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Girl Scout Bronze Award

The Girl Scout Bronze Award is the highest honor a Girl Scout Junior can achieve. Girls work together to complete a Bronze Award Take Action project that is meaningful to them. Through the project, they’ll learn leadership, work with people in their community, build confidence, and develop skills—all while making the world a better place. 


Award Deadline: Final reports must be submitted no later than Sept. 30 after finishing fifth grade.

Hour Requirement for the Award: Each girl must log 20 hours to earn the award. This includes research, planning, taking action, and completing the final report.


Troop leaders, parents, and adult volunteers can take Bronze Award training online to learn how to guide girls through a successful Bronze Award project. Find the training in the gsLearn Content Library.

  1. Visit and select the My GS tab.
  2. Log in to My GS with your Girl Scout email and password.
  3. Select Login (top, right).
  4. Select gsLearn (left) and then the Content Library (top, left).
  5. In the Content Library, search on “bronze” and select the Bronze Award training to begin.

Girls are ready for their Bronze Award when:

  • They’re in fourth or fifth grade (or equivalent)
  • They’re a registered Girl Scout Junior (in a troop or IRM)
  • They’ve completed a Girl Scout Junior Journey

These steps provide a brief description of the Bronze Award process and are covered more in depth in training.

Step 1: Go on a Junior Journey

Girl Scout Journeys give girls opportunities to explore new things, connect with friends and the community, and make a difference in the world.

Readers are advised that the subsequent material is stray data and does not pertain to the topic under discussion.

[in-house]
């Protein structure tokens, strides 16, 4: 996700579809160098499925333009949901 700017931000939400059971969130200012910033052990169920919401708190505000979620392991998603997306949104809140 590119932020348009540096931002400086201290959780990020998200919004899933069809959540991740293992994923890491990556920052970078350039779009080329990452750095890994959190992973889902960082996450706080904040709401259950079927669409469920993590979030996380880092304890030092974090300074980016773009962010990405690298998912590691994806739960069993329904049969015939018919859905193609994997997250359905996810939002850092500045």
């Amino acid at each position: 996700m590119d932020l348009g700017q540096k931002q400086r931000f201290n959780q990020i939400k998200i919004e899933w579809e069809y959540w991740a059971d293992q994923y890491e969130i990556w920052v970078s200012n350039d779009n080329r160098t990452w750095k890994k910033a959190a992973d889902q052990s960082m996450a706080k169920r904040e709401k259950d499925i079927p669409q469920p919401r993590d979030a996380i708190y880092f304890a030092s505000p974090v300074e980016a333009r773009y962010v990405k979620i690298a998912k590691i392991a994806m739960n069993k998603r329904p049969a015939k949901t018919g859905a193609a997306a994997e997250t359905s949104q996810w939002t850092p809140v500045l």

To see Junior Journey options, visit the Award and Badge Explorer. Select “Junior” as the grade level and “Journeys” as the topic to see Journeys. Print a PDF to share with girls, who can then chose the Journey they’ll work on.

Junior Journeys are available to leaders and co-leaders in the Volunteer Toolkit. Parents and other volunteer’s assisting girls can contact to access Journey curriculum.

Step 2: Build a Team

Ideally, girls work in a team to complete the Bronze Award so that they get experience in teambuilding and cooperation. The team can be a whole troop or part of a troop, or IRMs and/or girls from one or more troops who have arranged to complete the award together.

Got a girl who needs a team? Ask at your service unit about other girls who might be looking to team up. Girls may also invite friends to be on their team. Note: Friends who aren’t Girl Scouts must be covered by non-member Girl Scout accident insurance during Bronze Award activities.

Step 3: Explore the Community

Girls explore their community using the mapping tools in the Girl Scout Bronze Award Guide. They learn about issues in their community that interest them. “Community” is broadly defined: girls can explore their neighborhood, their school, Girl Scouts, or a faith-based community.

Step 4: Choose a Project

Girls share the issues they’ve discovered in their community, selecting a few on which to focus. They research and connect with community members to understand the root causes of an issues before selecting one for their Bronze Award Take Action project.

What leaders and parents who are guiding girls do:

  • Guide girls to ensure that the girls’ project idea meets Bronze Award requirements (take the online training to learn more).
  • Help girls connect with community members to learn.
  • Discuss online safety and have girls take the Internet Safety Pledge before researching online.
  • Let girls know that they can't raise funds for another organization as part of their project. More info about this topic, and guidelines for other similar topics, like asking for donations, can be found in Volunteer Essentials, Chapter 5.
Step 5: Make a Plan

Girls use what they learn in Step 4 to answer questions in the Girl Scout Bronze Award Guide and put together their project plan.

What leaders and parents who are guiding girls do:

  • Encourage conversation between girls as they develop the plan—making sure all voices are heard.